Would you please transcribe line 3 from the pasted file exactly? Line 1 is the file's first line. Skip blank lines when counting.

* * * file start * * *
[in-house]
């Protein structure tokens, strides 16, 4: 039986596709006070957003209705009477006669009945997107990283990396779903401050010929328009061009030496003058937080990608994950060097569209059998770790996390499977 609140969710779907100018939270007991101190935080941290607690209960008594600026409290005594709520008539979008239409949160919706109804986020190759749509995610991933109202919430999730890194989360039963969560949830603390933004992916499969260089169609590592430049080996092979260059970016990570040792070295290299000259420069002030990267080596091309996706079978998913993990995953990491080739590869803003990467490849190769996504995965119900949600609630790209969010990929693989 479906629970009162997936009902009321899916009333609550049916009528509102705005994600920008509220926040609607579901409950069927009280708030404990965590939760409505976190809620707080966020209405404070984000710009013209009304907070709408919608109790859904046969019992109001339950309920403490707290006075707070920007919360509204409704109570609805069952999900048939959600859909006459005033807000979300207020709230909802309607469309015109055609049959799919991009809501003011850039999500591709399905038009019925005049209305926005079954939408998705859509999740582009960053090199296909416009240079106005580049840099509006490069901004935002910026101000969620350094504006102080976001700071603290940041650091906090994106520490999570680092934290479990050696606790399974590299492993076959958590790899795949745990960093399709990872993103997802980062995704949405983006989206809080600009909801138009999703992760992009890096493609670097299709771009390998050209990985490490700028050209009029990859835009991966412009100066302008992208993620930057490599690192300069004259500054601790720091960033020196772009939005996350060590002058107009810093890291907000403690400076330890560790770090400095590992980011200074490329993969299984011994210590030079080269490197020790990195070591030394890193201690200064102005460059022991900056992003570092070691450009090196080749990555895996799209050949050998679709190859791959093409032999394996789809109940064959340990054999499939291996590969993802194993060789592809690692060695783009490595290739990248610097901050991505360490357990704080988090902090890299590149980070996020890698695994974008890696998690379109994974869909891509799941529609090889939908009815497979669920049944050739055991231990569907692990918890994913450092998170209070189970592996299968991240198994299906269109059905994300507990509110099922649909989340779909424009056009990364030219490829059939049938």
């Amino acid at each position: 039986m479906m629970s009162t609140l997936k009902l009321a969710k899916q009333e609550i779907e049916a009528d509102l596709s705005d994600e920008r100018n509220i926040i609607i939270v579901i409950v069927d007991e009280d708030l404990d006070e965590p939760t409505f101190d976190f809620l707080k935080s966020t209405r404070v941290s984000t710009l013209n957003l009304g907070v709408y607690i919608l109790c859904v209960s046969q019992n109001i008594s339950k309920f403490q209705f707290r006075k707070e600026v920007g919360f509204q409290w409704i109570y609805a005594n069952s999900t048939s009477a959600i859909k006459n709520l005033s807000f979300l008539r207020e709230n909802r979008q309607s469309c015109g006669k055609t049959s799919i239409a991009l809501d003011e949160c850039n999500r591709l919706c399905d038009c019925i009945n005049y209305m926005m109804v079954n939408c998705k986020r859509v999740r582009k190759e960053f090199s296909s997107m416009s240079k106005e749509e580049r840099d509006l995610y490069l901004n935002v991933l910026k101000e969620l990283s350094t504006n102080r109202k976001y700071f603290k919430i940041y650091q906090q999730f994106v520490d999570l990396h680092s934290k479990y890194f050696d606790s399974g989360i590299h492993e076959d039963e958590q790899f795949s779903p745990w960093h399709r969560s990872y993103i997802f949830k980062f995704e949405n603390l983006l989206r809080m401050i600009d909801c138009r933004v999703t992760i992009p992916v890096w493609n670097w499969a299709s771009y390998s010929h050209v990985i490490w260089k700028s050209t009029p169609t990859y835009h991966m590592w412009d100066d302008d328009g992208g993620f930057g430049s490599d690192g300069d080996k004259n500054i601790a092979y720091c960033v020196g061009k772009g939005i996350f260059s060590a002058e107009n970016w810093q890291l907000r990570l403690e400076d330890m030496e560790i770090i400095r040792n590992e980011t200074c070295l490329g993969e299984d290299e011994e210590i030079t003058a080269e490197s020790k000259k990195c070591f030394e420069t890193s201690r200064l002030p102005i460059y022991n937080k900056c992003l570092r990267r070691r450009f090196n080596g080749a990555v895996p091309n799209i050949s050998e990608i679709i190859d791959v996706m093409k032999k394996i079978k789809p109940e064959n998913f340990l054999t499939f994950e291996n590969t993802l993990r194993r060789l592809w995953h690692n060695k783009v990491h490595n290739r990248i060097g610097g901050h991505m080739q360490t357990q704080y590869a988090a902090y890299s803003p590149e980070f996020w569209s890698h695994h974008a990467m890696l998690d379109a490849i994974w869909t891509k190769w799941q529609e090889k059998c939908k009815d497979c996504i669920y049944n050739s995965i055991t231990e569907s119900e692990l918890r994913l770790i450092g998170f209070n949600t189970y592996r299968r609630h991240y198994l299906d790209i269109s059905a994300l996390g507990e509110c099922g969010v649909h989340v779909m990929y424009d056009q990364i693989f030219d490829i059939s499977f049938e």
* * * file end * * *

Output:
């Amino acid at each position: 039986m479906m629970s009162t609140l997936k009902l009321a969710k899916q009333e609550i779907e049916a009528d509102l596709s705005d994600e920008r100018n509220i926040i609607i939270v579901i409950v069927d007991e009280d708030l404990d006070e965590p939760t409505f101190d976190f809620l707080k935080s966020t209405r404070v941290s984000t710009l013209n957003l009304g907070v709408y607690i919608l109790c859904v209960s046969q019992n109001i008594s339950k309920f403490q209705f707290r006075k707070e600026v920007g919360f509204q409290w409704i109570y609805a005594n069952s999900t048939s009477a959600i859909k006459n709520l005033s807000f979300l008539r207020e709230n909802r979008q309607s469309c015109g006669k055609t049959s799919i239409a991009l809501d003011e949160c850039n999500r591709l919706c399905d038009c019925i009945n005049y209305m926005m109804v079954n939408c998705k986020r859509v999740r582009k190759e960053f090199s296909s997107m416009s240079k106005e749509e580049r840099d509006l995610y490069l901004n935002v991933l910026k101000e969620l990283s350094t504006n102080r109202k976001y700071f603290k919430i940041y650091q906090q999730f994106v520490d999570l990396h680092s934290k479990y890194f050696d606790s399974g989360i590299h492993e076959d039963e958590q790899f795949s779903p745990w960093h399709r969560s990872y993103i997802f949830k980062f995704e949405n603390l983006l989206r809080m401050i600009d909801c138009r933004v999703t992760i992009p992916v890096w493609n670097w499969a299709s771009y390998s010929h050209v990985i490490w260089k700028s050209t009029p169609t990859y835009h991966m590592w412009d100066d302008d328009g992208g993620f930057g430049s490599d690192g300069d080996k004259n500054i601790a092979y720091c960033v020196g061009k772009g939005i996350f260059s060590a002058e107009n970016w810093q890291l907000r990570l403690e400076d330890m030496e560790i770090i400095r040792n590992e980011t200074c070295l490329g993969e299984d290299e011994e210590i030079t003058a080269e490197s020790k000259k990195c070591f030394e420069t890193s201690r200064l002030p102005i460059y022991n937080k900056c992003l570092r990267r070691r450009f090196n080596g080749a990555v895996p091309n799209i050949s050998e990608i679709i190859d791959v996706m093409k032999k394996i079978k789809p109940e064959n998913f340990l054999t499939f994950e291996n590969t993802l993990r194993r060789l592809w995953h690692n060695k783009v990491h490595n290739r990248i060097g610097g901050h991505m080739q360490t357990q704080y590869a988090a902090y890299s803003p590149e980070f996020w569209s890698h695994h974008a990467m890696l998690d379109a490849i994974w869909t891509k190769w799941q529609e090889k059998c939908k009815d497979c996504i669920y049944n050739s995965i055991t231990e569907s119900e692990l918890r994913l770790i450092g998170f209070n949600t189970y592996r299968r609630h991240y198994l299906d790209i269109s059905a994300l996390g507990e509110c099922g969010v649909h989340v779909m990929y424009d056009q990364i693989f030219d490829i059939s499977f049938e």